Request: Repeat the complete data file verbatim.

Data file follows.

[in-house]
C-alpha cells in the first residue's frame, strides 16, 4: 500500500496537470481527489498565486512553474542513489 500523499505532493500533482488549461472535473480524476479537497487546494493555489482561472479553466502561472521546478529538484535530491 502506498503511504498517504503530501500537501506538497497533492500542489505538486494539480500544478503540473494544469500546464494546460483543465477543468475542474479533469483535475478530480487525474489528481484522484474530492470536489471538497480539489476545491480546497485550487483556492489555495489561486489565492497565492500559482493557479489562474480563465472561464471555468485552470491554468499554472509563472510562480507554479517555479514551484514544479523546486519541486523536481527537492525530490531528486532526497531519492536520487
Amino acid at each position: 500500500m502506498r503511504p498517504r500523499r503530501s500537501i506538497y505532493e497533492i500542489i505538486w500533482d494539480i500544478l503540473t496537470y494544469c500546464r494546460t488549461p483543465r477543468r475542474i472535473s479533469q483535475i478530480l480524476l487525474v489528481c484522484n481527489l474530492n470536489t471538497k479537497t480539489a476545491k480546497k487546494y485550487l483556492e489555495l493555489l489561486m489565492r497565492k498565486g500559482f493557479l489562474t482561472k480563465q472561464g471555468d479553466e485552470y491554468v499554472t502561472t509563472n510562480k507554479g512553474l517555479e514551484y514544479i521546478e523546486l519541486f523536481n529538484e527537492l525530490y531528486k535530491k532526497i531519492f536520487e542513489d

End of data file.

[in-house]
C-alpha cells in the first residue's frame, strides 16, 4: 500500500496537470481527489498565486512553474542513489 500523499505532493500533482488549461472535473480524476479537497487546494493555489482561472479553466502561472521546478529538484535530491 502506498503511504498517504503530501500537501506538497497533492500542489505538486494539480500544478503540473494544469500546464494546460483543465477543468475542474479533469483535475478530480487525474489528481484522484474530492470536489471538497480539489476545491480546497485550487483556492489555495489561486489565492497565492500559482493557479489562474480563465472561464471555468485552470491554468499554472509563472510562480507554479517555479514551484514544479523546486519541486523536481527537492525530490531528486532526497531519492536520487
Amino acid at each position: 500500500m502506498r503511504p498517504r500523499r503530501s500537501i506538497y505532493e497533492i500542489i505538486w500533482d494539480i500544478l503540473t496537470y494544469c500546464r494546460t488549461p483543465r477543468r475542474i472535473s479533469q483535475i478530480l480524476l487525474v489528481c484522484n481527489l474530492n470536489t471538497k479537497t480539489a476545491k480546497k487546494y485550487l483556492e489555495l493555489l489561486m489565492r497565492k498565486g500559482f493557479l489562474t482561472k480563465q472561464g471555468d479553466e485552470y491554468v499554472t502561472t509563472n510562480k507554479g512553474l517555479e514551484y514544479i521546478e523546486l519541486f523536481n529538484e527537492l525530490y531528486k535530491k532526497i531519492f536520487e542513489d